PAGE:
Nine years later, this is still the gold standard for the Super Bowl: Prince, euphoric in his mastery of the stage, tossing out “Proud Mary” and “All Along The Watchtower” in between Purple Rain classics. Prince’s performance was so good, it made us forget that we had to watch Rex Grossman play in the Super Bowl that year.
A Super Bowl halftime show isn't required to make a mark beyond the Super Bowl, but Beyoncé turned in an all-time iconic performance in 2012. She launched with 4's "Love on Top," threw straight back to "Crazy in Love" and kept things flying with TNT renditions of her most accessible songs. She reunited Destiny's Child by the seven-minute mark—and did it all with a black-clad band of incredibly badass women, one of whom shredded a solo on a flying V guitar spitting sparks.
In a performance that essentially defined pop culture in the early '00s, Aerosmith and *N SYNC headlined a show that also brought together Mary J. Blige, Britney Spears, Nelly, Chris Rock, Adam Sandler and Ben Stiller. Kicked off with a skit and moved into a medley of the bands' hits, this youth-friendly, MTV-produced show more or less brought the Super Bowl halftime show into the 21st century.
Just like Madonna’s career, the 2012 Super Bowl halftime show had a little bit of everything: controversy (cheers, M.I.A.!), elaborate stage setups (why don’t more halftime shows call on Cirque du Soleil?), guest stars (Cee Lo Green, Nicki Minaj), guest stars that definitely belong to early 2012 (LMFAO), and a ton of hit singles. When you open with “Vogue” and you close with “Like a Prayer,” you make the Top 5 of this list.
Here’s a secret that’s not too well-kept: Katy Perry is a maximalist performer, and an excellent one at that. Her Super Bowl halftime spectacle predictably threw everyone at its viewers, from sloppily dancing sharks to the resuscitation of Missy Elliott’s career, and, predictably, it was pretty damn awesome. Perry’s not kidding when she says she’s got the eye of the tiger.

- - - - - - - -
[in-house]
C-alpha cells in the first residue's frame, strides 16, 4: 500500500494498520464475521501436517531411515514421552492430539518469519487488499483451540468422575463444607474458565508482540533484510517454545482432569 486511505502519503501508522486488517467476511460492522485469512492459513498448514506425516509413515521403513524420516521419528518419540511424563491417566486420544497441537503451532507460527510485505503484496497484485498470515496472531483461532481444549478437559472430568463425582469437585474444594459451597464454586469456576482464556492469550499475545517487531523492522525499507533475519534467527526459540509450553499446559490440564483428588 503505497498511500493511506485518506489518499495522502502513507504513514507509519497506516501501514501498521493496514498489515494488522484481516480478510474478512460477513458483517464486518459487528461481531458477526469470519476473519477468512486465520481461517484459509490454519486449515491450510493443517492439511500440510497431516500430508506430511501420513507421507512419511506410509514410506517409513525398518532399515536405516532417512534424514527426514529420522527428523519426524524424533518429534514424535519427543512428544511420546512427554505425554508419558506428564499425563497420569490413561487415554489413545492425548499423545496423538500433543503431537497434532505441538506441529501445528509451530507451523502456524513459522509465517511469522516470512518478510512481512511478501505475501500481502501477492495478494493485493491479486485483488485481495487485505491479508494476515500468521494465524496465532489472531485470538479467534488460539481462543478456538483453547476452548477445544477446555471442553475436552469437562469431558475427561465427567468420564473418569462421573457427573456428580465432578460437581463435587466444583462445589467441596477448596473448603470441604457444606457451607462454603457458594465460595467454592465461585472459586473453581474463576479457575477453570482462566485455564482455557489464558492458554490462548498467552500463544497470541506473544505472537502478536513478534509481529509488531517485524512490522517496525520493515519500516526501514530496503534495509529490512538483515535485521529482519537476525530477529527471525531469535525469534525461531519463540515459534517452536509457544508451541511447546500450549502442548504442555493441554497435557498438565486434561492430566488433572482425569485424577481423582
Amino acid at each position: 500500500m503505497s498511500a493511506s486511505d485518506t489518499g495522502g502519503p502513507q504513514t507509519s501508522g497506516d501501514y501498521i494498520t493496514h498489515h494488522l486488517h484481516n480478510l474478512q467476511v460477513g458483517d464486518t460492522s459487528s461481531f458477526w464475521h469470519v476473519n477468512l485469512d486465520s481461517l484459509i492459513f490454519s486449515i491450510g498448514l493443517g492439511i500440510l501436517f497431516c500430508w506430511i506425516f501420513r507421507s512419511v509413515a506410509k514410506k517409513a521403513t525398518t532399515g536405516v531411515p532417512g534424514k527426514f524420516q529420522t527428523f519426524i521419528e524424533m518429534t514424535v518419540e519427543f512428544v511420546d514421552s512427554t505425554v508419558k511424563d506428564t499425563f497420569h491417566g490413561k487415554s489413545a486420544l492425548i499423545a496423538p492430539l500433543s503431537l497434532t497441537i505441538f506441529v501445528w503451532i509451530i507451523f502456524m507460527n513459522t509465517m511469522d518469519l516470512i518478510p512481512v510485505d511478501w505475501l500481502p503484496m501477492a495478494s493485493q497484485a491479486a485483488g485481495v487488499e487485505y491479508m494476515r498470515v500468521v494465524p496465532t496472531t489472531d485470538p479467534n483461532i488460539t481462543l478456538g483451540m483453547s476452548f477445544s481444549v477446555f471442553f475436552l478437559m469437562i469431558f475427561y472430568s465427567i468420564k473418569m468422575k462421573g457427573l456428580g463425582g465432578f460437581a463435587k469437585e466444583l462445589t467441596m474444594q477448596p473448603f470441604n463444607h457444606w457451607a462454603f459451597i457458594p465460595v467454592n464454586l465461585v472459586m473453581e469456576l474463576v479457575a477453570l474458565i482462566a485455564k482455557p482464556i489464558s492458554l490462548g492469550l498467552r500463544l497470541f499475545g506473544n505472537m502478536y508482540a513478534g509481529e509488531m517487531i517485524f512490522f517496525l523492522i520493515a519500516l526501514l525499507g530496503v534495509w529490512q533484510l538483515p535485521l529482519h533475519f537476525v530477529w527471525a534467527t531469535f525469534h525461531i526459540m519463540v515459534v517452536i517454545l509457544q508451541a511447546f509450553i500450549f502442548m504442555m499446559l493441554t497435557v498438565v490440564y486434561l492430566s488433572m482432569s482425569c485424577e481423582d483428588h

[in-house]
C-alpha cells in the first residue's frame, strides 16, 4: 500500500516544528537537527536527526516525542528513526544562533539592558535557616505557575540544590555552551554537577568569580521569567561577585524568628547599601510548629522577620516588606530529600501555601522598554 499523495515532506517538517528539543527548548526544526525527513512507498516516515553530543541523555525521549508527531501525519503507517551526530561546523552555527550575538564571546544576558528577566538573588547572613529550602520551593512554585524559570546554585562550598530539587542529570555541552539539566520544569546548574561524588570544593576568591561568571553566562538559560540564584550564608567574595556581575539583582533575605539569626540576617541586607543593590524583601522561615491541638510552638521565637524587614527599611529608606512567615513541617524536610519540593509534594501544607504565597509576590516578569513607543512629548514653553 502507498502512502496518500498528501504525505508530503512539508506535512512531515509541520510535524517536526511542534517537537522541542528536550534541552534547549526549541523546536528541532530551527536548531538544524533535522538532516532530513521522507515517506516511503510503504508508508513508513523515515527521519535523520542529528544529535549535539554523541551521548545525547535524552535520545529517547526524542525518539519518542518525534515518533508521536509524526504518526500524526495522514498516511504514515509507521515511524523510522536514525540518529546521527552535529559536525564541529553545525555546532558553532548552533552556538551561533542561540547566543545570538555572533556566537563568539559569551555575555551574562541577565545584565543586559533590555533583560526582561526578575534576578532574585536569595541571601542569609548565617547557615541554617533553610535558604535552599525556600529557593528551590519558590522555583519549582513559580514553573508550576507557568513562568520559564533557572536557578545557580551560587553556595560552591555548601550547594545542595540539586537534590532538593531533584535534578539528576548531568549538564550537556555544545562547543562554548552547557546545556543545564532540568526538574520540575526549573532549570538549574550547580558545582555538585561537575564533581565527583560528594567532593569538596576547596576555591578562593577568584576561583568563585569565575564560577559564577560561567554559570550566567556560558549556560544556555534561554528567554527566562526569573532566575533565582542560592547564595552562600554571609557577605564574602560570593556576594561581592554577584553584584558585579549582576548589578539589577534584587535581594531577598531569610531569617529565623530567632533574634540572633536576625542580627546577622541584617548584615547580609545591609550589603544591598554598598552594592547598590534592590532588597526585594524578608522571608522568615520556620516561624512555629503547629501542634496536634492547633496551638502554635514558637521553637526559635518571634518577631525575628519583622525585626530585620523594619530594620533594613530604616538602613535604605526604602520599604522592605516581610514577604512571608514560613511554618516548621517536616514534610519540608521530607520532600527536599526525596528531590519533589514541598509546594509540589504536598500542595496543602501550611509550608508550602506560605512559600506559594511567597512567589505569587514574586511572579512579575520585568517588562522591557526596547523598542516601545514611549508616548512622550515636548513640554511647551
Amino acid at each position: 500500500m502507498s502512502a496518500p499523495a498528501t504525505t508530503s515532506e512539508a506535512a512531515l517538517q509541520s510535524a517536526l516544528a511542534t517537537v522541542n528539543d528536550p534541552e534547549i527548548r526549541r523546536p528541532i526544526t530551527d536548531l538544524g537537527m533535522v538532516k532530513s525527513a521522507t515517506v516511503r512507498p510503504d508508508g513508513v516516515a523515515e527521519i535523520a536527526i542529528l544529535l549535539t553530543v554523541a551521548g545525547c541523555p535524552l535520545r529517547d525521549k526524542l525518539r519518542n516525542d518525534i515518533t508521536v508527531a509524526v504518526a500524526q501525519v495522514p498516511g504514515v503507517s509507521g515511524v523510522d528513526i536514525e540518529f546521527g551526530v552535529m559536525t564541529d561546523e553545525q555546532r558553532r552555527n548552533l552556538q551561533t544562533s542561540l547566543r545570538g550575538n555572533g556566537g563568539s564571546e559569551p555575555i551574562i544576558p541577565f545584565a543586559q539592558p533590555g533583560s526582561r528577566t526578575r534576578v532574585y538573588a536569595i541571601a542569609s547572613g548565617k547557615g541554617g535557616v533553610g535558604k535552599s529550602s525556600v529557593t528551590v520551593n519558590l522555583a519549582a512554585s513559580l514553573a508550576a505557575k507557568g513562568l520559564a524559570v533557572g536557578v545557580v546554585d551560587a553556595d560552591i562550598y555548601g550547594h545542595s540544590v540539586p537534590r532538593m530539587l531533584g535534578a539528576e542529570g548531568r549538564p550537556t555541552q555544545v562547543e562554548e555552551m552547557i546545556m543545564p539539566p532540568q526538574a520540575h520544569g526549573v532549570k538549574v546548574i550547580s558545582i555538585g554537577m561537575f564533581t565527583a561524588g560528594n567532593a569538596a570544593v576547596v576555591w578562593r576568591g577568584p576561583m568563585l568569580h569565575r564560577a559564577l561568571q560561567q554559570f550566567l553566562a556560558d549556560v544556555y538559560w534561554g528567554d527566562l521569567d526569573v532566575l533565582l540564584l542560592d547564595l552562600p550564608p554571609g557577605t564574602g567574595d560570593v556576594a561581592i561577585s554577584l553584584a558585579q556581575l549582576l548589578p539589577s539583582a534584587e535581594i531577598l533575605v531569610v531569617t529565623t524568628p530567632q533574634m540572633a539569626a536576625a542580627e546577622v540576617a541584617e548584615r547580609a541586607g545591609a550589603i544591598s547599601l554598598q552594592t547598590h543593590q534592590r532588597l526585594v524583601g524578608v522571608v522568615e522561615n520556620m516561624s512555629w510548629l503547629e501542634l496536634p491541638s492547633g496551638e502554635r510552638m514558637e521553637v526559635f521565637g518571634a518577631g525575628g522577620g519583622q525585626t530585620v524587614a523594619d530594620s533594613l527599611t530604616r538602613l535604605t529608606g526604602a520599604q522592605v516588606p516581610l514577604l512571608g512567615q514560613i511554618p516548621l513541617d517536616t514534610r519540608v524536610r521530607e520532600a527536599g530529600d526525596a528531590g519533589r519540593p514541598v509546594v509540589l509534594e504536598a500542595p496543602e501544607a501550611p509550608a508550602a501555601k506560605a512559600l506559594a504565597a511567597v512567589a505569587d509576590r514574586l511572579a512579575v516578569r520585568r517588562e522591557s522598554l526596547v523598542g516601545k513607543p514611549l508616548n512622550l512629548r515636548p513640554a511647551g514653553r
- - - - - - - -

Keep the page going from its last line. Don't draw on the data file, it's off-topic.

Ah yes, the infamous Nipplegate halftime show, which prompted the Super Bowl to remove female performers from the extravaganza for a whopping seven years. It’s a shame that Janet Jackson’s wardrobe malfunction is the only thing that most people remember about this show, because aside from the slip, this mash-up of pop stylings was thrilling.
The first post-9/11 Super Bowl was marked by U2’s touching tribute to the thousands of lives lost on that September day: During “Where The Streets Have No Name,” a list of victims scrolled behind the band. That doesn’t mean the set was a downer, though; Bono’s stage presence soared during “Beautiful Day” and “MLK.”
Despite being one of the biggest pop stars of the moment but only being a household name for a few years, Bruno Mars' Super Bowl performance proved to be a show everyone and their grandmother would appreciated. Bruno didn't need crazy technology or wild pyrotechnics, but instead recalled the performers of yesteryear and demonstrated how a dude in a sharp suit can still rock the stage. Of course, the Red Hot Chili Peppers were also there to offer something a little more hardcore for the beer-guzzlilng rock fans.